And mix his wild notes with the wild dashing wave. The Welsh, inhabiting a mountainous country, and possessing only an inferior breed of horses, were usually In spring and in autumn, thy glories of shade unable to encounter the shock of the Anglo-Norman Unhonour'd shall flourish, uphonourd shall fade; cavalry. Occasionally, however, they were successful For soon shall be lifeless the eye and the tongue, in repelling the invaders; and the following verses That view'd them with raplure, with rapture that sung. are supposed to celebrate a defeat of Clare, Earl of Striguil and Pembroke, and of Neville, Baron of Chep- Thy sons, Dinas Emlinn, may march in their pride, slow, Lords-Marchers of Monmouthshire. Rymny is a And chase the proud Saxon from Prestatyn's side ; stream which divides the counties of Monmouth and But where is the harp shall give life to their name? Glamorgan : Caerphili, the scene of the supposed bat-And where is the bard shall give heroes their fame? tle, is a vale upon its banks, dignified by the ruins of a

And oh, Dinas Emlinn! thy daughters so fair, very ancient castle.

Who heave the white bosom, and wave the dark hair;

What tuneful enthusiast shall worship their eye,
RED glows the forge in Striguil's bounds,

When half of their charms with Cadwallon shall die?
And hammers din and anvil sounds,
And armourers, with iron toil,

Then adieu, silver Teivi! I quit thy loved scene,
Barb many å steed for battle's broil.

To join the dim choir of the bards who have been;
Foul fall the hand which bends the steel

With Lewarch, and Meilor, and Merlin the Old,
Around the courser's thundering heel,

And sage Talicssin, high harping to hold.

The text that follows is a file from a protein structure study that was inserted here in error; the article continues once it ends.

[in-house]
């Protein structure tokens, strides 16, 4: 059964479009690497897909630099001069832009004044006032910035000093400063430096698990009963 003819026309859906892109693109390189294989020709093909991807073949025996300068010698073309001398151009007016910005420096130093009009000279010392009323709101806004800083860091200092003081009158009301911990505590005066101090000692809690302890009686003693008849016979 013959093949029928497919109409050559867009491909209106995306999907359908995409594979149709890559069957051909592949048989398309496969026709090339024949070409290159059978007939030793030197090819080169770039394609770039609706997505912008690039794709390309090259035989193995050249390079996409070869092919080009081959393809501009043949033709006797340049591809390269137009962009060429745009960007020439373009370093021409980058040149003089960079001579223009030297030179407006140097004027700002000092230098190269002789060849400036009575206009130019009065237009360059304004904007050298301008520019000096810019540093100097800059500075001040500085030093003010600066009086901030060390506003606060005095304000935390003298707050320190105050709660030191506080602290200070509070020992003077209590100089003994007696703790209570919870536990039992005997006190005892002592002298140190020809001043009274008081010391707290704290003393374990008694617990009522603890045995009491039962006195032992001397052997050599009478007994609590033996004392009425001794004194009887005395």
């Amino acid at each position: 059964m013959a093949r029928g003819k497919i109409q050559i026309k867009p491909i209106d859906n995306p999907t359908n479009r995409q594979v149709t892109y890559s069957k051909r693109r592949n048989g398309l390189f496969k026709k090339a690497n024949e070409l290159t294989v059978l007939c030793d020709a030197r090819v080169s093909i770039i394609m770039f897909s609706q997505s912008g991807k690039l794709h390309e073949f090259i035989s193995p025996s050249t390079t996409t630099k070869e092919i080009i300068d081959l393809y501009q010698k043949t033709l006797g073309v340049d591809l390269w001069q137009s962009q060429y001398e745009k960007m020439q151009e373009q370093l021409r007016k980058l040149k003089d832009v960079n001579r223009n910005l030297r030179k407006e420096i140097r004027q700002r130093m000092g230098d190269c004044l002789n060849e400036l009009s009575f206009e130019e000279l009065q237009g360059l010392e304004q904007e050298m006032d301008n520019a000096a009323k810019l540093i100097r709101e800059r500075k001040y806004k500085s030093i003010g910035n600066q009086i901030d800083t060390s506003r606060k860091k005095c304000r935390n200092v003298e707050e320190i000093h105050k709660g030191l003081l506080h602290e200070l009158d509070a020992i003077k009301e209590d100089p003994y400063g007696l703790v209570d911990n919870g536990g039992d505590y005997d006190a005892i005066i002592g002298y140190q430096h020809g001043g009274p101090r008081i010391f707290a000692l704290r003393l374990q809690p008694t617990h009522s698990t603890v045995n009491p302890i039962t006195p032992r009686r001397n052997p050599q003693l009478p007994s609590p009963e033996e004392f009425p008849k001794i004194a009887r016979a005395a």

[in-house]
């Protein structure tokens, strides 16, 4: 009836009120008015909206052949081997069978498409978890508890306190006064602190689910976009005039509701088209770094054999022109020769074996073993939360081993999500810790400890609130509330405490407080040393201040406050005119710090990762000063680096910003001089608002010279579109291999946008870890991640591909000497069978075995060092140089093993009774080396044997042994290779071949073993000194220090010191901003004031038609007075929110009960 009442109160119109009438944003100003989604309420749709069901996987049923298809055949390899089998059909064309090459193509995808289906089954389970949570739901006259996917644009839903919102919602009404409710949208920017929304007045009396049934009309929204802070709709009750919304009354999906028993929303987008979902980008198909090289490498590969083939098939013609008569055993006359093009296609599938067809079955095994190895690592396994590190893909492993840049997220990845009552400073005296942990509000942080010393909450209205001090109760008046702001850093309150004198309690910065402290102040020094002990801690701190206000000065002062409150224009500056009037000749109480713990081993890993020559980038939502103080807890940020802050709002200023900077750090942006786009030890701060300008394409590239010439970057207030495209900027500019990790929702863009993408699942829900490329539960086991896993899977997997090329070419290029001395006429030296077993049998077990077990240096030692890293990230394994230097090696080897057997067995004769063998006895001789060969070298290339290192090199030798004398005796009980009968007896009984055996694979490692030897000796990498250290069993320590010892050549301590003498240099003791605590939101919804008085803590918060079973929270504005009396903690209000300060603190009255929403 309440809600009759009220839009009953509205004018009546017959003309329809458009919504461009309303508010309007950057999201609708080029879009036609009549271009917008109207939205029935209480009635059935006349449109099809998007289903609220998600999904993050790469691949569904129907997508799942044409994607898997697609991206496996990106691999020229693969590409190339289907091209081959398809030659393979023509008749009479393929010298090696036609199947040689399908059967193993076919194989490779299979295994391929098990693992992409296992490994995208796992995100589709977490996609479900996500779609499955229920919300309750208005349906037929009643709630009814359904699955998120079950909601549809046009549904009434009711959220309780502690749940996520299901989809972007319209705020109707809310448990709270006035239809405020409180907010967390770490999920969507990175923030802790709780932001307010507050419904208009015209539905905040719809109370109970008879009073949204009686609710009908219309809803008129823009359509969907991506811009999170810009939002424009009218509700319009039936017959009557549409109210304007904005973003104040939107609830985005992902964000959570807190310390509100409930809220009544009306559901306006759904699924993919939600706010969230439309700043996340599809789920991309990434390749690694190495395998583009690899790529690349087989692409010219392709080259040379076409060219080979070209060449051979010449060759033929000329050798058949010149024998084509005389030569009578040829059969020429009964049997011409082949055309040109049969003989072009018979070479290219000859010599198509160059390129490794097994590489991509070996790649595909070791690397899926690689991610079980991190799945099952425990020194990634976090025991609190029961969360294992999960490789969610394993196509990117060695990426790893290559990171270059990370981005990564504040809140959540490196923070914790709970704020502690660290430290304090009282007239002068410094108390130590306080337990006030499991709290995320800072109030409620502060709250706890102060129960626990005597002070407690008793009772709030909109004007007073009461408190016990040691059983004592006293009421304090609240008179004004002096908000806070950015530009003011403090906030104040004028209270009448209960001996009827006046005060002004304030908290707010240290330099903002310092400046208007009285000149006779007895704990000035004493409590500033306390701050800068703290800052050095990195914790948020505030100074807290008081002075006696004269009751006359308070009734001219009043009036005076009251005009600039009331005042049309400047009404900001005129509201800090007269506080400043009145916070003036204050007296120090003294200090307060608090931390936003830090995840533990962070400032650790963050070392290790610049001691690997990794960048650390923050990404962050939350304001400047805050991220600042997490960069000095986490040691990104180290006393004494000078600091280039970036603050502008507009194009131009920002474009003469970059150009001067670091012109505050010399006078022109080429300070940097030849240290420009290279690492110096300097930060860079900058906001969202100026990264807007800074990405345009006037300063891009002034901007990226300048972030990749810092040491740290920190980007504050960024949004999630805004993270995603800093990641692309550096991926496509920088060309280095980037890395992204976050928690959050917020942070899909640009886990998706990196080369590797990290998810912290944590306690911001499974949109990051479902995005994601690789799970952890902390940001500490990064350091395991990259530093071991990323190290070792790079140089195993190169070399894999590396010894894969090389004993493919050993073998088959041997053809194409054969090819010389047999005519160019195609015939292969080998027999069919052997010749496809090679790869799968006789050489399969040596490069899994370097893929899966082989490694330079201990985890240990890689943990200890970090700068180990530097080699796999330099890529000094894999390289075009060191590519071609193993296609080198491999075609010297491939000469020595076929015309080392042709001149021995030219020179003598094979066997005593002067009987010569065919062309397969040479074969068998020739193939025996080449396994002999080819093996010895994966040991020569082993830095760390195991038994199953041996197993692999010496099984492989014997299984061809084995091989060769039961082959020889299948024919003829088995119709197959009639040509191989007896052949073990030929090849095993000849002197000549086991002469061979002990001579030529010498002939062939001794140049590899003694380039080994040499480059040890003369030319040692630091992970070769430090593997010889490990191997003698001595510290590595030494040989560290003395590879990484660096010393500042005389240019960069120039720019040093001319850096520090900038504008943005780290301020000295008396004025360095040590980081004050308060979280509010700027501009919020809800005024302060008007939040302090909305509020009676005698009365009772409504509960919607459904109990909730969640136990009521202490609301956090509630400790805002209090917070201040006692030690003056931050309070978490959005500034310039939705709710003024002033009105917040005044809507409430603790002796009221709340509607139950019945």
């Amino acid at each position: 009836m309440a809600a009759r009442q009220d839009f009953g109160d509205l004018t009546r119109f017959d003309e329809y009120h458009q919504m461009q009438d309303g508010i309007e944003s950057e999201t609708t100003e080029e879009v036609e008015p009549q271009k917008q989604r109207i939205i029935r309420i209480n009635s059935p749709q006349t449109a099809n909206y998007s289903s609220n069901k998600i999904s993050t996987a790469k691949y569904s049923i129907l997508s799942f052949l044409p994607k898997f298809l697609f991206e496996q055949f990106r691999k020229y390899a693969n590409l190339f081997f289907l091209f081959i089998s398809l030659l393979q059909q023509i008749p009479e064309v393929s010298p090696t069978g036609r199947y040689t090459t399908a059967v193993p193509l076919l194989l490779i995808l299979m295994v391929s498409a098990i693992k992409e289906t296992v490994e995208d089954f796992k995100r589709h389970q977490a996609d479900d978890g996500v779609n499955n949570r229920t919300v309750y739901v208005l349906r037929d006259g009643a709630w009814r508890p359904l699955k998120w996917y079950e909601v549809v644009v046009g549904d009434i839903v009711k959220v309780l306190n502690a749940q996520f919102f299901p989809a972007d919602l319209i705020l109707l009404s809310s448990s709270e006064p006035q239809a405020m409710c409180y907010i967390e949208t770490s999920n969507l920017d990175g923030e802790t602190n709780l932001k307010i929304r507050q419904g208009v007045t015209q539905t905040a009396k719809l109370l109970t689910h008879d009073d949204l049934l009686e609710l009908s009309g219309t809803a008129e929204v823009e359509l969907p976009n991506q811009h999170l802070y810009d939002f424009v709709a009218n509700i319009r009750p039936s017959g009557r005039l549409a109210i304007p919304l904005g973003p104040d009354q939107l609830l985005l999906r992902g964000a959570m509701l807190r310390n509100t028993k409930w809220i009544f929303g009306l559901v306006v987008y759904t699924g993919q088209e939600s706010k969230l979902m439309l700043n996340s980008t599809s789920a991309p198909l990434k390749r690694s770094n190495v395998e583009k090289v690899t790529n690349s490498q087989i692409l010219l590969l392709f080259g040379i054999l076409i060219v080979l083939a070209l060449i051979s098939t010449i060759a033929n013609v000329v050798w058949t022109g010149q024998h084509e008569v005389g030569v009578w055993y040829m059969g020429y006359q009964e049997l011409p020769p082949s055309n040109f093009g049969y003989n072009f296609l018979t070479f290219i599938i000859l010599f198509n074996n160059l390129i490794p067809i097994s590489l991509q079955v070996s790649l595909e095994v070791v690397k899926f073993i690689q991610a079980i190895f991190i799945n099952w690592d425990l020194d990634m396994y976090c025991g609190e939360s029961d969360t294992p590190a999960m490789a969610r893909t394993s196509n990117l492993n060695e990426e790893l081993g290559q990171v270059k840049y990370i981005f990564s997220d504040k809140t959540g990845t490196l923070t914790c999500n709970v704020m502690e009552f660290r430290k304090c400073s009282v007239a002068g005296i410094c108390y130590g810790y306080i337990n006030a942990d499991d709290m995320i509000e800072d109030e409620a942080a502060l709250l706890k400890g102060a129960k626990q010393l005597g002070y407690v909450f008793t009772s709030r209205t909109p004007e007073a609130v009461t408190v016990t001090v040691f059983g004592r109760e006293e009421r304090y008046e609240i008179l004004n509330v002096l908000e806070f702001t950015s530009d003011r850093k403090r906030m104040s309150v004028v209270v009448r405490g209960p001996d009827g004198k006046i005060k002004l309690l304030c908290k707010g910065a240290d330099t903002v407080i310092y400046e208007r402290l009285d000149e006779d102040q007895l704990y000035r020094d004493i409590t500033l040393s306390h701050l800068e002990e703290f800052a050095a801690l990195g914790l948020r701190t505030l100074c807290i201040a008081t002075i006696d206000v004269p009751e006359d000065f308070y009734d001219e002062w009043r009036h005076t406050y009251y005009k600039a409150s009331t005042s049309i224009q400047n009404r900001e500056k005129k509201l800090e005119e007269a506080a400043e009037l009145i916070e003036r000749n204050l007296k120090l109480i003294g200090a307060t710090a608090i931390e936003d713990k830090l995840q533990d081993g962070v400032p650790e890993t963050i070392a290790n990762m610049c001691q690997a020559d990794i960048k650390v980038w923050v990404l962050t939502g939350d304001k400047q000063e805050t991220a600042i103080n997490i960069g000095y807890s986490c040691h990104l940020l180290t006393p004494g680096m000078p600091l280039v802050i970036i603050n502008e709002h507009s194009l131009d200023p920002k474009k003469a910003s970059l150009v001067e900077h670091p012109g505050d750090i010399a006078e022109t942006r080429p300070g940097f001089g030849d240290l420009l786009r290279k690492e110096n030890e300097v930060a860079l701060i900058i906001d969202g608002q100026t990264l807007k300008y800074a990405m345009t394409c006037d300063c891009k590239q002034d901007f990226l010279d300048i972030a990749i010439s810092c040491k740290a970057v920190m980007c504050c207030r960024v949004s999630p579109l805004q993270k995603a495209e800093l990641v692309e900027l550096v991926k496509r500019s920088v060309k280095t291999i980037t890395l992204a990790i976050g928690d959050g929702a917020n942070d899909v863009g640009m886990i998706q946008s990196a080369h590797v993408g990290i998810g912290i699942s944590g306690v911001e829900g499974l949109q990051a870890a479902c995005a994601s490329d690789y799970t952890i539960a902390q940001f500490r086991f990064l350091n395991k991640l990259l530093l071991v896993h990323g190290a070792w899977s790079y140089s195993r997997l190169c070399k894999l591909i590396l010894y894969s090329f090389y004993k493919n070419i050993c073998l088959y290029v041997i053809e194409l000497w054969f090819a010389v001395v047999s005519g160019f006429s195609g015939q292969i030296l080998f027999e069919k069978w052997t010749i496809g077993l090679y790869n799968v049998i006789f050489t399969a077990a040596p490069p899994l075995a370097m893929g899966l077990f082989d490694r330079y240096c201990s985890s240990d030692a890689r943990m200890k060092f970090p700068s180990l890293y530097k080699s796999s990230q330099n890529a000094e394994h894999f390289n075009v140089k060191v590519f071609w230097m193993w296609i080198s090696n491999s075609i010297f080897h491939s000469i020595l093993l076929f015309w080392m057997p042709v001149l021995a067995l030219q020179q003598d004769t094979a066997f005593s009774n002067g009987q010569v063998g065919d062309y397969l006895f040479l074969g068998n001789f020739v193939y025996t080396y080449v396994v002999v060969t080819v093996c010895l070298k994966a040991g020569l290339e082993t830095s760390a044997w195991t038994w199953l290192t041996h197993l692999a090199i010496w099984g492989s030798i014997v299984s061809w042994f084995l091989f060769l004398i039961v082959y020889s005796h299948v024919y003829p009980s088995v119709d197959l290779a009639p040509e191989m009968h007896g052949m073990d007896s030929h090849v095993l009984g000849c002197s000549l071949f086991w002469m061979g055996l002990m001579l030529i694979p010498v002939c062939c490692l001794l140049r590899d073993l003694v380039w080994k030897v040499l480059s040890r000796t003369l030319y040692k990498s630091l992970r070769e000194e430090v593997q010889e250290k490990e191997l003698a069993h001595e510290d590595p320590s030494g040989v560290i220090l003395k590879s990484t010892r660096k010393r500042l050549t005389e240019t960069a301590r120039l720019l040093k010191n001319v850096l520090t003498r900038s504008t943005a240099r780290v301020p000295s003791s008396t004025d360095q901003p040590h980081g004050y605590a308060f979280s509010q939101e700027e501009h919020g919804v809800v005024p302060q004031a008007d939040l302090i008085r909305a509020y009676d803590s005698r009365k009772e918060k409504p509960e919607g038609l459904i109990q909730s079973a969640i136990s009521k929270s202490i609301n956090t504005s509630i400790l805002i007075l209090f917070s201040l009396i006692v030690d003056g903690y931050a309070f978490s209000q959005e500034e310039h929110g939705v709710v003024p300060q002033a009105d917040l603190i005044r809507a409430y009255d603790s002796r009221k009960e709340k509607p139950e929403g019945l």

That e'er shall dint a sable wound
On fair Glamorgan's velvet ground !

And adieu, Dinas Emlinn! still green be tly shades,

Unconquerd thy warriors, and matchless thy maids!
From Chepstow's towers, ere dawn of morn, And thou, whose faint warblings my weakness can tell,
Was heard afar the hugle-horn;

Farewell, my loved harp! my lasi treasure, farewell!
And forth, in banded pomp and pride,
Stout Clare and fiery Neville ride.
They swore their banners broad should gleam,

In crimson light, on Rymny's stream;
They vow'd, Caerphili's sod should feel

0, low shone the sun on the fair lake of Toro,
The Norman charger's spurning heel.

And weak were the whispers that waved the dark

And sooth they swore- the sun arose,

All as a fair maiden, bewilder'd in sorrow,
And Rymny's wave with crimson glows;

Sorely sigh'd to the breezes, and wept to the flood.
For Clare's red banner, floating wide,

« 0, saints! from the mansions of bliss lowly bending; Roll'd down the stream to Severn's tide!

Sweet Virgin! who hearest the suppliant's cry;
And sooth they vowd-the trampled green

Now grant my petition, in anguislı ascending,
Showd where hot Neville's charge had been: My Henry restore, or let Eleanor die!
In every sable hoof-tramp stood
A Norman horseman's curdling blood!

All distant and faint were the sounds of the battle,

With the breezes they rise, with the breezes they fail, Old Chepstow's brides may curse the toil Till the shout, and the gruan, and the conflicts dread That arm'd stout Clare for Cambrian broil;

rattle, Their orphans long the art may rue,

And the chase's wild clamour, came loading the gale. For Neville's war-horse forged the shoe.

Breathless she gazed on the woodlands so dreary;
No more the stamp of armed steed

Slowly approaching a warrior was seen ;
Shall dint Glamorgan's velvet mead;

Life's ebbing tide mark'd his footsteps so weary,
Nor trace be there, in early spring,

Cleft was his helmet, and woe was his mien.
Save of the fairies' emerald ring.

« 0, save thee, fair maid, for our armies are flying!

O, save thee, fair maid, for thy guardian is low! THE LAST WORDS OF CADWALLON. Deadly cold on yon heath thy brave Henry is lying; Air-Dafydd y Garreg-wen.'

And fast through the woodland approaches the foe.»—

Scarce could le falter the vidinys of sorrow,
There is a tradition that Dafydd y Garreg-wen, a fa-

And scarce could she hear them, benumb'd with demous Welsh Bard, being on his death-bed, called for And when the sun sunk on the sweet lake of Toro,

spair: 1 David of the white Rock.

For ever he set to the brave and the fair.